Drought caused this Iowa corn crop to fail in 2012. As the changing climate increases the frequency of extreme events, the risk will double that corn harvests will fail in at least three of the world’s five major breadbasket regions in the same year. Credit: USDA
To assess how climate warming will change risks such as crop failures and wildfires, it’s necessary to look at how the risks are likely to interact.
Troubles never come singly, the proverb says. A new NASA study shows that the old saying will become increasingly true of climate troubles in a warmer world. The study shows that extreme weather events such as floods and heat waves will increasingly cluster closer in time and space, heightening the risks of crop failures, wildfires, and other hazards to society.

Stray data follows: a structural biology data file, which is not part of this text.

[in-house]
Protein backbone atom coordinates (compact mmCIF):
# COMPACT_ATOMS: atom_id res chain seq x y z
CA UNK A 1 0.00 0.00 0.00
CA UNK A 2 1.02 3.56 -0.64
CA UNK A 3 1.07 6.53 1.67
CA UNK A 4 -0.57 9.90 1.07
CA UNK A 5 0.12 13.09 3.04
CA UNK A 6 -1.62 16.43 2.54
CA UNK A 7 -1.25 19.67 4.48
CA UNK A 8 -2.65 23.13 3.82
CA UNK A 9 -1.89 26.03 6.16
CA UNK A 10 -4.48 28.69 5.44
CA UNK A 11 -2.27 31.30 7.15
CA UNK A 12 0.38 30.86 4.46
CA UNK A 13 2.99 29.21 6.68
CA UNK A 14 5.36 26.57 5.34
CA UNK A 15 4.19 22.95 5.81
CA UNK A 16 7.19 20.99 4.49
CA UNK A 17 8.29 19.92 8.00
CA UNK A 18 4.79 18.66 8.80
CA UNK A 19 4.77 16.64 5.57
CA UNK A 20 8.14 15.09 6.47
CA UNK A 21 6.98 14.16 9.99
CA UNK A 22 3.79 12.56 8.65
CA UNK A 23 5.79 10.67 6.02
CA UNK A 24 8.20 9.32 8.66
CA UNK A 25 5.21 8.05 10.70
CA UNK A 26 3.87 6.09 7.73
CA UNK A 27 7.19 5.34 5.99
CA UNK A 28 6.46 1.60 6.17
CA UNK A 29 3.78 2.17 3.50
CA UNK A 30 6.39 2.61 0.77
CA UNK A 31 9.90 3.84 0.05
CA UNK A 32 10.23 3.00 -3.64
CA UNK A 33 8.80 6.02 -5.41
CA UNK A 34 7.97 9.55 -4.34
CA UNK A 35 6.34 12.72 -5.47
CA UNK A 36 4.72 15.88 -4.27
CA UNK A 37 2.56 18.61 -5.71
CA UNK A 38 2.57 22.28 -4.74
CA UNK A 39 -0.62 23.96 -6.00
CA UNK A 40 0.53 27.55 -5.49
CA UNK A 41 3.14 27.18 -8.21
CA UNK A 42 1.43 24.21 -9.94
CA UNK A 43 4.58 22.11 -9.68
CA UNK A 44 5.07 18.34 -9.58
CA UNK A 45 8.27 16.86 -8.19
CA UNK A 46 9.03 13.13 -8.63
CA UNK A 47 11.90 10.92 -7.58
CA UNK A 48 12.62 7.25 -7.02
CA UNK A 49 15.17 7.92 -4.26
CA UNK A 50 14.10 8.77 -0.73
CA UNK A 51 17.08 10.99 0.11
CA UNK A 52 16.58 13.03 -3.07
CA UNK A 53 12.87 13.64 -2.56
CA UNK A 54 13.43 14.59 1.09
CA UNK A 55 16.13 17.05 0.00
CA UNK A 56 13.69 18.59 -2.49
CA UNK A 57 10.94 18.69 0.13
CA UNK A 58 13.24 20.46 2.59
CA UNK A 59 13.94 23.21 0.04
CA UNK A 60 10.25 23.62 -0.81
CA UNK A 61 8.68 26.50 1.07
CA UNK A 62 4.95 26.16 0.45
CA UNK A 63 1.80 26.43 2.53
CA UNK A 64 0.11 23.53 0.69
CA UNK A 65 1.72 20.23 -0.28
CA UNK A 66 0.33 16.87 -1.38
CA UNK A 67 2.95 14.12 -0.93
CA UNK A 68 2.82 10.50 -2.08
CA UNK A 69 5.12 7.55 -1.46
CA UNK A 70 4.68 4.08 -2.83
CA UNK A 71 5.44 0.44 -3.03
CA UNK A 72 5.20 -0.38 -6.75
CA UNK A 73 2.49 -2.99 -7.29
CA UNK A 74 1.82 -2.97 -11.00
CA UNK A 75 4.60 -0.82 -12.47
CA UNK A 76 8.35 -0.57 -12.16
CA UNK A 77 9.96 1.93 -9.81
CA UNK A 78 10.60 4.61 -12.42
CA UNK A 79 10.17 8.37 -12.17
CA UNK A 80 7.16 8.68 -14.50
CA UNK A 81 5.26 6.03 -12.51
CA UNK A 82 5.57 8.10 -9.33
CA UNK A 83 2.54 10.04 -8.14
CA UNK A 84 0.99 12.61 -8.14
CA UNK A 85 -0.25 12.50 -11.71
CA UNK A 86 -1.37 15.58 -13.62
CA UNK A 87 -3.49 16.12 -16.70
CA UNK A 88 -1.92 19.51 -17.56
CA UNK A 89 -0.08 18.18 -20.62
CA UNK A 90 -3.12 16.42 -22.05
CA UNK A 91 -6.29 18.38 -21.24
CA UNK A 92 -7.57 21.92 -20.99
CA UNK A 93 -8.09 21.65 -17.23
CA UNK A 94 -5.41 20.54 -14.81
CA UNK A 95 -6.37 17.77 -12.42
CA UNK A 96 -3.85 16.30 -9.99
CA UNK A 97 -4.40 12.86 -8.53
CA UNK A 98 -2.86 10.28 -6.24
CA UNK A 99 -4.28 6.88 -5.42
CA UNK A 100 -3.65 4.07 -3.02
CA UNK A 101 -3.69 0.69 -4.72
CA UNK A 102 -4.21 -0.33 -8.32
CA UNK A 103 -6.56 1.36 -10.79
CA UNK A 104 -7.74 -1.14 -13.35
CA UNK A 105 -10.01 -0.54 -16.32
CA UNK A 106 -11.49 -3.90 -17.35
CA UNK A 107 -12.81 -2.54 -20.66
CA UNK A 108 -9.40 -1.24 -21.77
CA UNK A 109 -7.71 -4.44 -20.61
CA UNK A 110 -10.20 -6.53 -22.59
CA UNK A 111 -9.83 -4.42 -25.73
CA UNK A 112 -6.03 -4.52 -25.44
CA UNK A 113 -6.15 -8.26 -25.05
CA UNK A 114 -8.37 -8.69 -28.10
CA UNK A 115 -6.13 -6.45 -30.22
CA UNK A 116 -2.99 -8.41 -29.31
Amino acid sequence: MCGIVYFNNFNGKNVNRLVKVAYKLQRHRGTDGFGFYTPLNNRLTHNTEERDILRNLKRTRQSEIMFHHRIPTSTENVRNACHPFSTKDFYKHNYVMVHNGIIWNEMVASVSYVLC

By the year 2100, increases in heat waves, drought, and excessive rainfall combined will double the risk of climate-related failures of corn harvests in at least three of the world’s six major corn-growing regions in the same year, according to the study, published in Environmental Research Letters. The U.S. Midwest is at the highest risk of being the site of one of these multiple harvest failures.
Many previous studies have modeled changes in a single climate indicator, such as the number of days above 100 degrees Fahrenheit (38 degrees Celsius) in a certain region. But the greatest impacts usually come when extremes occur simultaneously or in close sequence. For example, Western states are all too familiar with the scenario where excessive heat and drought fuel a wildfire, and then heavy rainfall creates a new hazard, landslides, in the burned area.
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